I see people daily say they stuff is not vulnerable to SQL injection. I can't educate them as their own development teams all agree it's not vulnerable. I'm not allowed to prove them wrong. :(

I'll pay you a hundred bucks if you can find an injection hole in one of our web forms and f*** with the database. Will provide details of the DB schema for the test surface and the rough system topology that you'll need to navigate.

This is a serious offer, PM me please if you seriously think you can break anything.
02:36pm 04/03/10 Permalink
Jim
Brisbane, Queensland
11350 posts
yeh..... I'm not big at all on either of these two schools of thought:

- if I can't think of a way to exploit this, or you can't tell me a way, then it's not going to happen

- if microsoft tell me it's safe, it's probably pretty safe
02:37pm 04/03/10 Permalink
Hogfather
Cairns, Queensland
5340 posts
yeh..... I'm not big at all on either of these two schools of thought:

- if I can't think of a way to exploit this, or you can't tell me a way, then it's not going to happen

- if microsoft tell me it's safe, it's probably pretty safe
Well, its not really like that, is it :)

Its more:

  • We can't think of a way to explot what we're doing.

  • The platform vendor says what we are doing is best practice.

  • We keep up to date with best practice, invite and reward challenge to the system's security (see above).

To me that satisfies due diligence and I can sleep at night.
02:46pm 04/03/10 Permalink
TicMan
Melbourne, Victoria
5669 posts
Using C# with stored procs for DB access should present a fairly solid foundation for being SQL injection proof. Not that it couldn't happen but it would need to be an exploit in some other layer of the application rather than putting some SQL escapes and single quotes in a submit box*.


* IMO - we still program for best practices and ensure the code is well tested before deployment.
02:50pm 04/03/10 Permalink
Dazhel
Gold Coast, Queensland
955 posts
because sometimes I get a bit carried away and disallow a '/' for example


Disallowing specific characters in free form text fields isn't the core of the problem, it's the separation between code and data. It's rare that you'd have the luxury of disallowing all characters that could cause some potential problem.

I'm pretty sure. But if you do have examples, I'm all ears.


If you're passing a text field into a stored procedure and someone decides to make a performance improvement and change the static sql definition of the stored procedure to execute some dynamic sql with the EXEC() function it can still open up SQL injection problems. The web site code may have implicitly been relying on the stored procedure to sanitise the input.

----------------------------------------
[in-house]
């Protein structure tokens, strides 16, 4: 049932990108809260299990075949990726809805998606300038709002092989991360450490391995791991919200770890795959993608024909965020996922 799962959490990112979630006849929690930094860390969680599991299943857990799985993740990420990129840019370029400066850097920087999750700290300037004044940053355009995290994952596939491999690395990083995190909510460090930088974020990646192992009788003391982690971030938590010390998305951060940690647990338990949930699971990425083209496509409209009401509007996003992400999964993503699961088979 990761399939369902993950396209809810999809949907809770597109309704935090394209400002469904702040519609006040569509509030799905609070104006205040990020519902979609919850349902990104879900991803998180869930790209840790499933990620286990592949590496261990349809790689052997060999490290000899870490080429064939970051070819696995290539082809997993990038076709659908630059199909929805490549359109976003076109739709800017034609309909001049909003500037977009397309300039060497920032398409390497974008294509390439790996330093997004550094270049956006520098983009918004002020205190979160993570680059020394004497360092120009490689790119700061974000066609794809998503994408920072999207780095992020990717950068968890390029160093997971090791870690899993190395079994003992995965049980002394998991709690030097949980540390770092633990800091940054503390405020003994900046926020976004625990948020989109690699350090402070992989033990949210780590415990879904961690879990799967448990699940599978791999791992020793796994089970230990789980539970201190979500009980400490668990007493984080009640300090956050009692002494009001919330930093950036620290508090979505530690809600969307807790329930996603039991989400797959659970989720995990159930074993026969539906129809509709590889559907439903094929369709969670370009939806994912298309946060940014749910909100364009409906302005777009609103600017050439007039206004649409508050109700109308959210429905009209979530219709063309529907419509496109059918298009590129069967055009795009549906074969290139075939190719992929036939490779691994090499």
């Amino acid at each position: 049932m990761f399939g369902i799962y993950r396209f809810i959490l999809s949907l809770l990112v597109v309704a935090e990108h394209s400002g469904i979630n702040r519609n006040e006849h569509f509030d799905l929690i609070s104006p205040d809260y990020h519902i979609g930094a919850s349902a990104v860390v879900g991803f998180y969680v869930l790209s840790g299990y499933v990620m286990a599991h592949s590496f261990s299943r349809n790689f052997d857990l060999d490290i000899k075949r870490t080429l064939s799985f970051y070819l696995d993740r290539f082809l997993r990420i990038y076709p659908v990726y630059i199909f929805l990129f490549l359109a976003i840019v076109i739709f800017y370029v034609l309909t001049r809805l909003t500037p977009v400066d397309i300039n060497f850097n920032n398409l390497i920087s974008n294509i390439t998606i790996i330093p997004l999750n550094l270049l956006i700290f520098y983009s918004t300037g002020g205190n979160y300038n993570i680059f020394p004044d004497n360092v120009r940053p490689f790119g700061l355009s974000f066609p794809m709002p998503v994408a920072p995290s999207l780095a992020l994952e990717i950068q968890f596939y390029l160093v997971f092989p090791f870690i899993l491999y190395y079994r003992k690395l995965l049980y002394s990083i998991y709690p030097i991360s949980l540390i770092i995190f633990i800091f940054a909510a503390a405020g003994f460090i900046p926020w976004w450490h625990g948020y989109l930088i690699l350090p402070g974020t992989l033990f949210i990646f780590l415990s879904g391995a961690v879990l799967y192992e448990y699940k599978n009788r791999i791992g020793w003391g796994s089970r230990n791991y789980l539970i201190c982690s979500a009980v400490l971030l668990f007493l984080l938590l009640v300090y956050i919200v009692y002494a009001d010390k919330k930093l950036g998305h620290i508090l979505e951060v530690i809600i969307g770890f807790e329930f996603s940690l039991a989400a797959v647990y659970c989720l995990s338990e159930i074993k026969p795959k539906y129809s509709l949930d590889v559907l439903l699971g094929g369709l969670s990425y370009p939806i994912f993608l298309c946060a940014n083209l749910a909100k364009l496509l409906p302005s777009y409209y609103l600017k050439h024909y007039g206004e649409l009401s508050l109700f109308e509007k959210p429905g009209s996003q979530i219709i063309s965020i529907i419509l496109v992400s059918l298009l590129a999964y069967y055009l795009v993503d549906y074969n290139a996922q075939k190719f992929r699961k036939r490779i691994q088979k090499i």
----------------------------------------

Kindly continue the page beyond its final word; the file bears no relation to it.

02:51pm 04/03/10 Permalink
Jim
Brisbane, Queensland
11351 posts
I don't see how what you said, negated what I said
the sleeping at night bit, sure - but you being able to sleep doesn't really mean that much in the context of this imo
02:52pm 04/03/10 Permalink
Hogfather
Cairns, Queensland
5341 posts
I don't see how what you said, negated what I said
the sleeping at night bit, sure - but you being able to sleep doesn't really mean that much in the context of this imo

I'm all ears Jim - what are we doing wrong with our security approach, or what should we do better or also do?

Instead of 'you're doing it wrong' can we get something constructive?
02:53pm 04/03/10 Permalink
thermite
Brisbane, Queensland
4271 posts
Someone once said to me that there is no such thing as true security, you can only make it harder and add more obstacles. You can't truly 'lock' a door, because someone can sneak in behind you when you are walking through the door yourself.

The guy that told me that was a massive d******* though.
02:54pm 04/03/10 Permalink
Jim
Brisbane, Queensland
11353 posts
I didn't say you're doing it wrong - it's you who's doing that. Refer to pinky's post, and your response, which is where this started
03:00pm 04/03/10 Permalink
Thundercracker
Brisbane, Queensland
2339 posts
If you're passing a text field into a stored procedure and someone decides to make a performance improvement and change the static sql definition of the stored procedure to execute some dynamic sql with the EXEC() function it can still open up SQL injection problems. The web site code may have implicitly been relying on the stored procedure to sanitise the input.


True, that could certainly introduce a hole right there.

There is a contractor here who writes SQL statements that would be vulnerable to this. In fact I examined one of his stored procedures where he built up the SQL into a string and then executed it.

We all think he's a retard.

edit: I agree that there are valid uses of the exec() function mind you, however I have written a few systems and the one time I used it I eventually re-wrote the stored proc not to use it
03:03pm 04/03/10 Permalink
Hogfather
Cairns, Queensland
5342 posts
I didn't say you're doing it wrong - it's you who's doing that. Refer to pinky's post, and your response, which is where this started

Well I still have no idea what you are "not big on" and you won't elaborate so umm, I guess I'm done with you now?